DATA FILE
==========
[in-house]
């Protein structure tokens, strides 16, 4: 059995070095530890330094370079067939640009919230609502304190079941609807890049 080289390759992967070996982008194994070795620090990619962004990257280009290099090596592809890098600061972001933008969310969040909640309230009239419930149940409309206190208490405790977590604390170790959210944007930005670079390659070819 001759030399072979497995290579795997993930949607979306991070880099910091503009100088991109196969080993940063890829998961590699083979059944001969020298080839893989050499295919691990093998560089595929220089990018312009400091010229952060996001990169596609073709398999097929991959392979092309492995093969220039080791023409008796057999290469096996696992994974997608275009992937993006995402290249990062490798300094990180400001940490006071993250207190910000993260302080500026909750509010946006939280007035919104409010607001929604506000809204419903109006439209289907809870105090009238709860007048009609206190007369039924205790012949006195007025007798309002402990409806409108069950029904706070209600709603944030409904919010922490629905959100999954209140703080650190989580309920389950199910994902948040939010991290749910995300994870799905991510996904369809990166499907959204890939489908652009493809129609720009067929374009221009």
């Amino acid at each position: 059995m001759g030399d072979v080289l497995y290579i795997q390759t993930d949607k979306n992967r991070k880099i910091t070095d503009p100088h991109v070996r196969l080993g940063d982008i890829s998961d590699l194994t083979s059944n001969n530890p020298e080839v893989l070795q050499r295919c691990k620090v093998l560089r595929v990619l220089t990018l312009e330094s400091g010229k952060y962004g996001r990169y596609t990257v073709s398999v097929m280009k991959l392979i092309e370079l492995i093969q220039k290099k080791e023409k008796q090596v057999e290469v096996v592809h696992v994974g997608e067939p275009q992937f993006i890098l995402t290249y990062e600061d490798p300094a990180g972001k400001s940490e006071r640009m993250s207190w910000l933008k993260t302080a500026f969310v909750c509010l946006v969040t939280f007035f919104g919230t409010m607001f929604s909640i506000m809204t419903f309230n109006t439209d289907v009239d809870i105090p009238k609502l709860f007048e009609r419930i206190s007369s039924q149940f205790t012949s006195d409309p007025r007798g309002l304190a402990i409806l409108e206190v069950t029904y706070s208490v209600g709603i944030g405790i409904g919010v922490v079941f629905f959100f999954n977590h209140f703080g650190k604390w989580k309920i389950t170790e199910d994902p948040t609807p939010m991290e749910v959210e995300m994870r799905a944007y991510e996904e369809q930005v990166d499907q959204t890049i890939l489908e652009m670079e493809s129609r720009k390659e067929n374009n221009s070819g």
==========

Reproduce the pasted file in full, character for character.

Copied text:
[in-house]
């Protein structure tokens, strides 16, 4: 059995070095530890330094370079067939640009919230609502304190079941609807890049 080289390759992967070996982008194994070795620090990619962004990257280009290099090596592809890098600061972001933008969310969040909640309230009239419930149940409309206190208490405790977590604390170790959210944007930005670079390659070819 001759030399072979497995290579795997993930949607979306991070880099910091503009100088991109196969080993940063890829998961590699083979059944001969020298080839893989050499295919691990093998560089595929220089990018312009400091010229952060996001990169596609073709398999097929991959392979092309492995093969220039080791023409008796057999290469096996696992994974997608275009992937993006995402290249990062490798300094990180400001940490006071993250207190910000993260302080500026909750509010946006939280007035919104409010607001929604506000809204419903109006439209289907809870105090009238709860007048009609206190007369039924205790012949006195007025007798309002402990409806409108069950029904706070209600709603944030409904919010922490629905959100999954209140703080650190989580309920389950199910994902948040939010991290749910995300994870799905991510996904369809990166499907959204890939489908652009493809129609720009067929374009221009």
């Amino acid at each position: 059995m001759g030399d072979v080289l497995y290579i795997q390759t993930d949607k979306n992967r991070k880099i910091t070095d503009p100088h991109v070996r196969l080993g940063d982008i890829s998961d590699l194994t083979s059944n001969n530890p020298e080839v893989l070795q050499r295919c691990k620090v093998l560089r595929v990619l220089t990018l312009e330094s400091g010229k952060y962004g996001r990169y596609t990257v073709s398999v097929m280009k991959l392979i092309e370079l492995i093969q220039k290099k080791e023409k008796q090596v057999e290469v096996v592809h696992v994974g997608e067939p275009q992937f993006i890098l995402t290249y990062e600061d490798p300094a990180g972001k400001s940490e006071r640009m993250s207190w910000l933008k993260t302080a500026f969310v909750c509010l946006v969040t939280f007035f919104g919230t409010m607001f929604s909640i506000m809204t419903f309230n109006t439209d289907v009239d809870i105090p009238k609502l709860f007048e009609r419930i206190s007369s039924q149940f205790t012949s006195d409309p007025r007798g309002l304190a402990i409806l409108e206190v069950t029904y706070s208490v209600g709603i944030g405790i409904g919010v922490v079941f629905f959100f999954n977590h209140f703080g650190k604390w989580k309920i389950t170790e199910d994902p948040t609807p939010m991290e749910v959210e995300m994870r799905a944007y991510e996904e369809q930005v990166d499907q959204t890049i890939l489908e652009m670079e493809s129609r720009k390659e067929n374009n221009s070819g």